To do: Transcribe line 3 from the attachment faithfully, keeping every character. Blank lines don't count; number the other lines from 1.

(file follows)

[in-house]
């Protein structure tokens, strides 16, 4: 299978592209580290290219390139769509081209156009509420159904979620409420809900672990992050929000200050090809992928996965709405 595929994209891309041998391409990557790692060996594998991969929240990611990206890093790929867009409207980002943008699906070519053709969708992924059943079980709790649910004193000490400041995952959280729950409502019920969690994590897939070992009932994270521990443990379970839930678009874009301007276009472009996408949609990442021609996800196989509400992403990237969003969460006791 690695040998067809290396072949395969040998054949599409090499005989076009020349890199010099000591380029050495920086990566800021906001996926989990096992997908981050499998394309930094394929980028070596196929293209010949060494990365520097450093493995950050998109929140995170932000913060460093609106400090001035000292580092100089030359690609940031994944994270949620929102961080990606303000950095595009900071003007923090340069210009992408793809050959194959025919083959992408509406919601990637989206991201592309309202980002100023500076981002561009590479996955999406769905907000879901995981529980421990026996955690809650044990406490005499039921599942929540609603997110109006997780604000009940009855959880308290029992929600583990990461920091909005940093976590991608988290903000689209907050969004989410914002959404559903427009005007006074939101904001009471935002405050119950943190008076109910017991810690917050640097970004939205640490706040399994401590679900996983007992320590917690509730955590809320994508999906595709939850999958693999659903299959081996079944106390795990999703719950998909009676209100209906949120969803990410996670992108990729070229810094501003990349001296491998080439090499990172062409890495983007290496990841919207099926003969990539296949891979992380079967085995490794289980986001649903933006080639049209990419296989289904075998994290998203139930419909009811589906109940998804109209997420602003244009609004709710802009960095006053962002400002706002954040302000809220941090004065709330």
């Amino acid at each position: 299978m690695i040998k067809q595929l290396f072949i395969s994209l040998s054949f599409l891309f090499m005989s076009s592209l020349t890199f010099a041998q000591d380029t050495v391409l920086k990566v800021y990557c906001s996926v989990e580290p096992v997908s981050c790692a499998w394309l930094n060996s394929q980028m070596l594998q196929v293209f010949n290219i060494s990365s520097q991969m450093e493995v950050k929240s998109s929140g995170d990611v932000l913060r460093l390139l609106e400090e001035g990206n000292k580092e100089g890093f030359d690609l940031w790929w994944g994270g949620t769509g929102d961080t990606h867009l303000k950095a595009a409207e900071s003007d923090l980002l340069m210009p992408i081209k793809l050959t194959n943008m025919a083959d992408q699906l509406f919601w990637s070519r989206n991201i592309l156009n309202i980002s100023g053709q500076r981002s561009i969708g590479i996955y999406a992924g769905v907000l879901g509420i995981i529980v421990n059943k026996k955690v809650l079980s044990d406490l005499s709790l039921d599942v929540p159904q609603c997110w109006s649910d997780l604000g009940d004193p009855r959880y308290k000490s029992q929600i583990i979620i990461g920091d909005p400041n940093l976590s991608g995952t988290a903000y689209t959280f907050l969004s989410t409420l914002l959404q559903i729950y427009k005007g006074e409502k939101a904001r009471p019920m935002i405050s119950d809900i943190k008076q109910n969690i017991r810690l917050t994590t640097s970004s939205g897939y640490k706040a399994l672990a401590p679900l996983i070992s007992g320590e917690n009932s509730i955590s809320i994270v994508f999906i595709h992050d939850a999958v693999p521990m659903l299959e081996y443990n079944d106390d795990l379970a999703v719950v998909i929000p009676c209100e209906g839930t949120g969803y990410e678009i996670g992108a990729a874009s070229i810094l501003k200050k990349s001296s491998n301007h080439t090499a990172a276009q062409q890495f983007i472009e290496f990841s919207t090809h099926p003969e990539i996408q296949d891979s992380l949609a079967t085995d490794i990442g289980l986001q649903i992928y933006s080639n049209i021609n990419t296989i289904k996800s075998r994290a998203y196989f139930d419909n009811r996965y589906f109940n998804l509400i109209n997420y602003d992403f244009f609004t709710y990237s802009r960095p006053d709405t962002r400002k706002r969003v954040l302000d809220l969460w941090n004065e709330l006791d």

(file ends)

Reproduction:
């Amino acid at each position: 299978m690695i040998k067809q595929l290396f072949i395969s994209l040998s054949f599409l891309f090499m005989s076009s592209l020349t890199f010099a041998q000591d380029t050495v391409l920086k990566v800021y990557c906001s996926v989990e580290p096992v997908s981050c790692a499998w394309l930094n060996s394929q980028m070596l594998q196929v293209f010949n290219i060494s990365s520097q991969m450093e493995v950050k929240s998109s929140g995170d990611v932000l913060r460093l390139l609106e400090e001035g990206n000292k580092e100089g890093f030359d690609l940031w790929w994944g994270g949620t769509g929102d961080t990606h867009l303000k950095a595009a409207e900071s003007d923090l980002l340069m210009p992408i081209k793809l050959t194959n943008m025919a083959d992408q699906l509406f919601w990637s070519r989206n991201i592309l156009n309202i980002s100023g053709q500076r981002s561009i969708g590479i996955y999406a992924g769905v907000l879901g509420i995981i529980v421990n059943k026996k955690v809650l079980s044990d406490l005499s709790l039921d599942v929540p159904q609603c997110w109006s649910d997780l604000g009940d004193p009855r959880y308290k000490s029992q929600i583990i979620i990461g920091d909005p400041n940093l976590s991608g995952t988290a903000y689209t959280f907050l969004s989410t409420l914002l959404q559903i729950y427009k005007g006074e409502k939101a904001r009471p019920m935002i405050s119950d809900i943190k008076q109910n969690i017991r810690l917050t994590t640097s970004s939205g897939y640490k706040a399994l672990a401590p679900l996983i070992s007992g320590e917690n009932s509730i955590s809320i994270v994508f999906i595709h992050d939850a999958v693999p521990m659903l299959e081996y443990n079944d106390d795990l379970a999703v719950v998909i929000p009676c209100e209906g839930t949120g969803y990410e678009i996670g992108a990729a874009s070229i810094l501003k200050k990349s001296s491998n301007h080439t090499a990172a276009q062409q890495f983007i472009e290496f990841s919207t090809h099926p003969e990539i996408q296949d891979s992380l949609a079967t085995d490794i990442g289980l986001q649903i992928y933006s080639n049209i021609n990419t296989i289904k996800s075998r994290a998203y196989f139930d419909n009811r996965y589906f109940n998804l509400i109209n997420y602003d992403f244009f609004t709710y990237s802009r960095p006053d709405t962002r400002k706002r969003v954040l302000d809220l969460w941090n004065e709330l006791d």